Supply chain – The COVID-19 pandemic has certainly had the impact of its influence on the world. Economic indicators and health have been affected and all industries have been touched inside one way or another. Among the industries in which it was clearly apparent would be the agriculture as well as food business.
In 2019, the Dutch farming and food sector contributed 6.4 % to the disgusting domestic item (CBS, 2020). Based on the FoodService Instituut, the foodservice business in the Netherlands dropped € 7.1 billion in 2020. The hospitality trade lost 41.5 % of its turnover as show by ProcurementNation, while at the identical time supermarkets enhanced the turnover of theirs with € 1.8 billion.
Disruptions of the food chain have significant consequences for the Dutch economy and food security as many stakeholders are affected. Even though it was apparent to most people that there was a huge effect at the conclusion of this chain (e.g., hoarding in food markets, restaurants closing) and also at the start of the chain (e.g., harvested potatoes not searching for customers), you will find a lot of actors inside the source chain for that the effect is much less clear. It’s therefore important to figure out how well the food supply chain as being a whole is actually prepared to deal with disruptions. Researchers in the Operations Research and Logistics Group at Wageningen University as well as out of Wageningen Economics Research, led by Professor Sander de Leeuw, analyzed the influences of the COVID 19 pandemic all over the food supplies chain. They based their examination on interviews with around 30 Dutch supply chain actors.
Need within retail up, that is found food service down It’s obvious and widely known that demand in the foodservice stations went down due to the closure of restaurants, amongst others. In some instances, sales for suppliers of the food service business as a result fell to aproximatelly twenty % of the initial volume. As a side effect, demand in the list stations went up and remained at a degree of aproximatelly 10-20 % greater than before the crisis started.
Goods that had to come through abroad had their own issues. With the change in desire coming from foodservice to retail, the requirement for packaging changed dramatically, More tin, glass or plastic was required for use in buyer packaging. As more of this product packaging material ended up in consumers’ houses as opposed to in restaurants, the cardboard recycling system got disrupted also, causing shortages.
The shifts in need have had an important affect on output activities. In a few instances, this even meant a total stop in output (e.g. in the duck farming industry, which emerged to a standstill due to demand fall out in the foodservice sector). In other instances, a significant section of the personnel contracted corona (e.g. in the meat processing industry), leading to a closure of equipment.
Supply chain – Distribution pursuits were also affected. The start of the Corona crisis of China sparked the flow of sea bins to slow down fairly shortly in 2020. This resulted in transport capacity which is limited during the first weeks of the issues, and high expenses for container transport as a direct result. Truck transportation experienced different issues. At first, there were uncertainties regarding how transport will be managed at borders, which in the end were not as rigid as feared. That which was problematic in many situations, nevertheless, was the accessibility of motorists.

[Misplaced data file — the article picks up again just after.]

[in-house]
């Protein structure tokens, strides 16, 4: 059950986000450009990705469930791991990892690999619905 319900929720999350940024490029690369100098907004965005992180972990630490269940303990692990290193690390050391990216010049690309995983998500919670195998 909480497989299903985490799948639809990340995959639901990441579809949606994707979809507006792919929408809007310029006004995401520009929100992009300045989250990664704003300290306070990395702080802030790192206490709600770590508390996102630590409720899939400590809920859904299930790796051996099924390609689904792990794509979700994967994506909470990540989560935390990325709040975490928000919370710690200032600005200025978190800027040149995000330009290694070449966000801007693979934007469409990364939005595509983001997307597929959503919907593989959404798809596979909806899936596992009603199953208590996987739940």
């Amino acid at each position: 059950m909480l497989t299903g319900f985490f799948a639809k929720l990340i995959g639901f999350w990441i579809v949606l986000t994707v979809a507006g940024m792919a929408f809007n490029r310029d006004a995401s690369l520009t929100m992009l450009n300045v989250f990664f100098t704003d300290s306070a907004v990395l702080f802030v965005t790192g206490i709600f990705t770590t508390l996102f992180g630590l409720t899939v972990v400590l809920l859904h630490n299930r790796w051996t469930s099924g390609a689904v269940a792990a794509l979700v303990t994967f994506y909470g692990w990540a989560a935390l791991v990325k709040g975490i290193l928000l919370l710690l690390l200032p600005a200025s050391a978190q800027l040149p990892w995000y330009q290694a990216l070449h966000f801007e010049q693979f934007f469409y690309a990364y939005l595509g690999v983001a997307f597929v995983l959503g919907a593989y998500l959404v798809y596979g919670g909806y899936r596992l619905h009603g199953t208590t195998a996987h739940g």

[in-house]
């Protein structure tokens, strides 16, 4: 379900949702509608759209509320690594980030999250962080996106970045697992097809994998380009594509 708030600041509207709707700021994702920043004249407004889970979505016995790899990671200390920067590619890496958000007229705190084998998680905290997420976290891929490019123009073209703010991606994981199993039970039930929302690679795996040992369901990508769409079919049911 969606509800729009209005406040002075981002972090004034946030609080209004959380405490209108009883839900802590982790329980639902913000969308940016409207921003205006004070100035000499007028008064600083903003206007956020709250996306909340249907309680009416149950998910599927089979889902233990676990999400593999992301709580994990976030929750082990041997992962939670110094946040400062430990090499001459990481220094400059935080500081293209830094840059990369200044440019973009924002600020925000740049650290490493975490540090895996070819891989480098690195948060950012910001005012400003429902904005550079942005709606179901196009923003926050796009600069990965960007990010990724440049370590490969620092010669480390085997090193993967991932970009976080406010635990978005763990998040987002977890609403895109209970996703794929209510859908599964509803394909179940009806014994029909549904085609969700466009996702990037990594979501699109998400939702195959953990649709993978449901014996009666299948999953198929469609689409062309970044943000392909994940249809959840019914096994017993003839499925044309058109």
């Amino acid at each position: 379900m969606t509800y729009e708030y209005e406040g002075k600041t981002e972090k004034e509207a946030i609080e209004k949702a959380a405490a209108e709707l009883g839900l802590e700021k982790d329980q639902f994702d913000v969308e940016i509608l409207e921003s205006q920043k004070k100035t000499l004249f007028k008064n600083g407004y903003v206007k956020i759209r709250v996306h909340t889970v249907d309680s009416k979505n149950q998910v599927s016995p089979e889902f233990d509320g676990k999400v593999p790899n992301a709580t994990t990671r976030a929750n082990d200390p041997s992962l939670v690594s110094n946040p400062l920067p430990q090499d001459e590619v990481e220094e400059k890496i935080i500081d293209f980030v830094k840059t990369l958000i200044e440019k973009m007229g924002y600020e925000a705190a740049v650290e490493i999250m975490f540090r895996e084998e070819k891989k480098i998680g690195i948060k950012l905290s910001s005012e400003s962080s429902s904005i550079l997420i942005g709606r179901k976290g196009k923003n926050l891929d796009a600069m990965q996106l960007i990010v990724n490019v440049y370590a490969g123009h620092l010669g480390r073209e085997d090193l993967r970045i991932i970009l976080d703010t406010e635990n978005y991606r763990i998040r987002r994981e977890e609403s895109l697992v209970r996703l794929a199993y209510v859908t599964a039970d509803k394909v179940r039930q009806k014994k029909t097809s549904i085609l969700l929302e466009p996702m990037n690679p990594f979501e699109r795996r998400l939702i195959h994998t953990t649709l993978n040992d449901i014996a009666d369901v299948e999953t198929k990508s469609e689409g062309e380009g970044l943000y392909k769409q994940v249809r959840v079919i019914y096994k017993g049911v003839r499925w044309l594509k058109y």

The response to COVID-19 – provide chain resilience The source chain resilience evaluation held by Prof. de Leeuw as well as Colleagues, was based on the overview of the key elements of supply chain resilience:
Using this framework for the evaluation of the interviews, the findings indicate that few companies were nicely prepared for the corona crisis and in fact mostly applied responsive methods. Probably the most notable supply chain lessons were:
Figure 1. 8 best methods for meals supply chain resilience
First, the need to develop the supply chain for agility as well as flexibility. This appears especially complicated for smaller sized companies: building resilience into a supply chain takes time and attention in the organization, and smaller organizations oftentimes don’t have the capacity to accomplish that.
Second, it was observed that much more interest was required on spreading risk and aiming for risk reduction in the supply chain. For the future, what this means is more attention ought to be made available to the way businesses rely on specific countries, customers, and suppliers.
Third, attention is necessary for explicit prioritization and smart rationing techniques in situations in which need can’t be met. Explicit prioritization is required to keep on to satisfy market expectations but also to boost market shares in which competitors miss opportunities. This particular challenge isn’t new, though it has additionally been underexposed in this specific crisis and was usually not a part of preparatory activities.
Fourthly, the corona issues shows you us that the monetary effect of a crisis also is determined by the manner in which cooperation in the chain is actually set up. It is usually unclear precisely how additional expenses (and benefits) are sent out in a chain, in case at all.
Finally, relative to other functional departments, the operations and supply chain capabilities are actually in the driving seat during a crisis. Product development and marketing and advertising activities need to go hand in hand with supply chain events. Whether or not the corona pandemic will structurally change the traditional discussions between creation and logistics on the one hand as well as advertising and marketing on the other, the long term will need to explain to.
How’s the Dutch food supply chain coping throughout the corona crisis?